On Kathryn Belanger’s high school golf team, the only way to get your hand on a golf club at Friday practice was to pass a 10-question Rules of Golf quiz. Failure to get the requisite number of questions right meant players had to stick around instead of getting to practice.
The exercise helped plant a rules seed in Belanger’s brain. Did she like those Friday afternoons? Belanger affirms.
“I didn’t like not knowing the answers,” she said. “So when I wouldn’t know something, I remember getting nervous about it, not that it really mattered in the grand picture.
“But I definitely always enjoyed the rules.”
Belanger, 31, is now the USGA’s Director, Rules of Golf Championships. She has been with the governing body since 2014, when she arrived as a rules associate whose primary job was to answer questions about the rules that the USGA received by email or phone.
“I knew maybe enough about the rules to be a little bit dangerous as a player, but then you walk in the door and you’re working with all of these incredible rules minds and you realize how little you know very quickly,” she said. “So it was a really awesome way to get immersed and to learn the Rules of Golf from the very best experts that there are in the world.”
Belanger arrived at the USGA right out of college, but there wasn’t any set plan that led her there. A native of the Chicago suburbs, Belanger played college golf for Loras College, a Division III school in Dubuque, Iowa, and majored in sport management and business. She knew she wanted to work in sports, with golf high on the list, but it wasn’t until an internship with the Illinois Junior Golf Association that the light bulb turned on.
“That was like my first experience into golf administration, because I really didn’t know that that side of the world existed and that you could work for a golf association, a PGA section or even the USGA, for that matter,” she said. “That was like the eye-opener of, ‘Oh, wow, I could do something like this for a career.’ ”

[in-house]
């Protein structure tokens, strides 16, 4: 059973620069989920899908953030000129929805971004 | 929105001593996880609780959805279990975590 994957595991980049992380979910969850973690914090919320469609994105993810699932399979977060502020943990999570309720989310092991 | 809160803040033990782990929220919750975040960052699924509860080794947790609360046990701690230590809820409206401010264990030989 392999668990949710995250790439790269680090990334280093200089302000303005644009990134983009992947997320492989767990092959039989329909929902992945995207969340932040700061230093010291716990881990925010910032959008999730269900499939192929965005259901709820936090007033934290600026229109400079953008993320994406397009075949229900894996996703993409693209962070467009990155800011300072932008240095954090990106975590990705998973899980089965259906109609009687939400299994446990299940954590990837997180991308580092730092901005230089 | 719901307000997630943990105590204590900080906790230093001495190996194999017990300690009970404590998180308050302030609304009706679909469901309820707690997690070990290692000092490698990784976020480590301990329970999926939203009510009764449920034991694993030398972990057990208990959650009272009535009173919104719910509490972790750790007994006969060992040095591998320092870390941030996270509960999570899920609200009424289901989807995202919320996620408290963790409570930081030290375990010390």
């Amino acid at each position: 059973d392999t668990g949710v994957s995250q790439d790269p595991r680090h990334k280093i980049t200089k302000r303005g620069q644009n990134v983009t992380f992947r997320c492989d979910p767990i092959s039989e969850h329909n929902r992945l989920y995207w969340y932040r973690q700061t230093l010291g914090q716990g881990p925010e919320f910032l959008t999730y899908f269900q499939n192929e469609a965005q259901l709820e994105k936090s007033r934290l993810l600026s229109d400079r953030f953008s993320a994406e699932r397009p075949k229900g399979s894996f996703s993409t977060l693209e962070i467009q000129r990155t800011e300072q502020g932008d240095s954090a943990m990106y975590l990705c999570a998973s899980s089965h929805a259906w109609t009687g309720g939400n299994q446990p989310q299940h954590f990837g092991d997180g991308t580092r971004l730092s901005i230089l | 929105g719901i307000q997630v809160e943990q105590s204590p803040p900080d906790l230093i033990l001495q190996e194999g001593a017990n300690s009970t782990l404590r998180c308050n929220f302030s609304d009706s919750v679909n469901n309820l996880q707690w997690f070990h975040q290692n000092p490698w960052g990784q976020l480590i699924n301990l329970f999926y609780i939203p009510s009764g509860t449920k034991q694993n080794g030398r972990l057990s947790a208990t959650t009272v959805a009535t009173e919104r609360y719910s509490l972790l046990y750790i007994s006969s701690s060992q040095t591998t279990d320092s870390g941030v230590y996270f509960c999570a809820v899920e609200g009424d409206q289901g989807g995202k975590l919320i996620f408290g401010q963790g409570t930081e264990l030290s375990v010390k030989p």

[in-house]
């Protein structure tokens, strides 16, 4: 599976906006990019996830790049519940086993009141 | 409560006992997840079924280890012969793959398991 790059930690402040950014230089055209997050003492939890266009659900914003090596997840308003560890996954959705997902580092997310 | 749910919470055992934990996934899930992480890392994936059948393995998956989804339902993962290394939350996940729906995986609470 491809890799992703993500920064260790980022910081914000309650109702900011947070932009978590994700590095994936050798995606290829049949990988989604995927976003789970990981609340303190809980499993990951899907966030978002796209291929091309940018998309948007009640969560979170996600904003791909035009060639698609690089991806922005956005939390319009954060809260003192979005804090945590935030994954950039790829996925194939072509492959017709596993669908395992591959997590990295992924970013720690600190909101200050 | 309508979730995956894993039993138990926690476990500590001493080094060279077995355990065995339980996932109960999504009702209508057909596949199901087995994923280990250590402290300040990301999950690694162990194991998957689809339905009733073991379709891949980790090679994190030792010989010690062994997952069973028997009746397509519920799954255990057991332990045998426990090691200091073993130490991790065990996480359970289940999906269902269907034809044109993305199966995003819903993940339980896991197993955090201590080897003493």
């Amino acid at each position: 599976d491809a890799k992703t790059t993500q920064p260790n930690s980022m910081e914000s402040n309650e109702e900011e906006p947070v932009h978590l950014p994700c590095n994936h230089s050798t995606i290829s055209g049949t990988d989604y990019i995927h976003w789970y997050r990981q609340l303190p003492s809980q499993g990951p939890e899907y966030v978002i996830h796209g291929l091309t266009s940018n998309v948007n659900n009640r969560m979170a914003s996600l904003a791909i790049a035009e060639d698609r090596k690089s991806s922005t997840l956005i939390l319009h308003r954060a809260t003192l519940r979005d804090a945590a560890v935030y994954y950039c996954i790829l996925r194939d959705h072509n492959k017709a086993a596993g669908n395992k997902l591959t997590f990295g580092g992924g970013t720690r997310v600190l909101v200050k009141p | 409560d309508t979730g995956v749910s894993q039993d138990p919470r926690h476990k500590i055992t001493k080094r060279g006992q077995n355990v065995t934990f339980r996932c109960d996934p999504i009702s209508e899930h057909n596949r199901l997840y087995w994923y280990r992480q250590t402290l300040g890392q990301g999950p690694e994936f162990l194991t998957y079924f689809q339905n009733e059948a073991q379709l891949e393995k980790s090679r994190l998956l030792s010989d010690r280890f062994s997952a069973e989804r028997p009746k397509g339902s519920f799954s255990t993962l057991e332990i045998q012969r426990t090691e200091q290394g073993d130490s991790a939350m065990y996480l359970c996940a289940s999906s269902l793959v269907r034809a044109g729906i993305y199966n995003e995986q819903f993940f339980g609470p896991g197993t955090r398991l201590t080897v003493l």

Matt Wennmaker, the executive director of the IJGA, said the association’s 16-person intern classes are typically male-dominated. The responsibilities range from officiating on the course to enforcing pace of play to scoring to handing out awards. The internship is generally the first real golf management experience an individual has.
Wennmaker has seen dozens of interns come and go in 14 years with the IJGA, but Belanger stands out. He never had to worry about her and she often did the things other interns didn’t want to do.
“Sixteen interns each year,” he said, “so 150 interns I’ve trained or managed, and she’s one of the best. Makes sense why she works for the USGA.”
In her early days with the USGA, Belanger can remember listening to colleagues rattle off rules numbers and decisions while answering caller questions and wondering how she’d ever get to that point. She took the USGA’s online rules quizzes and typed out definitions repetitively to memorize them. Remembering the numbers associated with the respective rules was helpful in knowing where to find an answer.
Initially, Belanger’s answers by email would be proofed by a colleague. She could also pick up the phone and listen in as others answered questions by phone.
“That was really helpful,” she said, “because I would try to think my way through it, if I could, to think, ‘What would I say? Where would I go? What’s the answer?’ ”
Belanger transitioned from a rules associate into a role where she oversaw the rules inquiry program and trained incoming associates. In her current role, she focuses on rules operations at USGA championships, which includes standardization, creating best practices and helping to train some of the individuals who officiate at those championships.